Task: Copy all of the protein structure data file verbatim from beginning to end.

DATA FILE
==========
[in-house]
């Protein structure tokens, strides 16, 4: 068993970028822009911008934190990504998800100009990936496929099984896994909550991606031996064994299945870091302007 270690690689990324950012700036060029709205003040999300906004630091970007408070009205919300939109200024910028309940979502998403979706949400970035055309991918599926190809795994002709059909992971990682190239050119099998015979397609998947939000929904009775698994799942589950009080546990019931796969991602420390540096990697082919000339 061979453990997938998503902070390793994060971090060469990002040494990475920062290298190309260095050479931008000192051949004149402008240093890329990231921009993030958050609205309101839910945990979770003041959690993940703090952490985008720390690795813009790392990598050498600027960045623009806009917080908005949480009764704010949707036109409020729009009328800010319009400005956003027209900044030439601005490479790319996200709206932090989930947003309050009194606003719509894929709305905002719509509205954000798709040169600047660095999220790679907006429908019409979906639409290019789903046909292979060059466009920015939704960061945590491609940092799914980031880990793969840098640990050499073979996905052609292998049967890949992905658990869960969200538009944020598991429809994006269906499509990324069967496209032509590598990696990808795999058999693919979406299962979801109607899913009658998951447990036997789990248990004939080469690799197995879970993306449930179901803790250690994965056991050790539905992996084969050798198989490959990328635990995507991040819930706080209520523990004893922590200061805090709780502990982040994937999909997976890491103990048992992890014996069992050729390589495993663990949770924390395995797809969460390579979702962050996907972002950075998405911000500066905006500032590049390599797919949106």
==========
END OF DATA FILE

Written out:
[in-house]
């Protein structure tokens, strides 16, 4: 068993970028822009911008934190990504998800100009990936496929099984896994909550991606031996064994299945870091302007 270690690689990324950012700036060029709205003040999300906004630091970007408070009205919300939109200024910028309940979502998403979706949400970035055309991918599926190809795994002709059909992971990682190239050119099998015979397609998947939000929904009775698994799942589950009080546990019931796969991602420390540096990697082919000339 061979453990997938998503902070390793994060971090060469990002040494990475920062290298190309260095050479931008000192051949004149402008240093890329990231921009993030958050609205309101839910945990979770003041959690993940703090952490985008720390690795813009790392990598050498600027960045623009806009917080908005949480009764704010949707036109409020729009009328800010319009400005956003027209900044030439601005490479790319996200709206932090989930947003309050009194606003719509894929709305905002719509509205954000798709040169600047660095999220790679907006429908019409979906639409290019789903046909292979060059466009920015939704960061945590491609940092799914980031880990793969840098640990050499073979996905052609292998049967890949992905658990869960969200538009944020598991429809994006269906499509990324069967496209032509590598990696990808795999058999693919979406299962979801109607899913009658998951447990036997789990248990004939080469690799197995879970993306449930179901803790250690994965056991050790539905992996084969050798198989490959990328635990995507991040819930706080209520523990004893922590200061805090709780502990982040994937999909997976890491103990048992992890014996069992050729390589495993663990949770924390395995797809969460390579979702962050996907972002950075998405911000500066905006500032590049390599797919949106």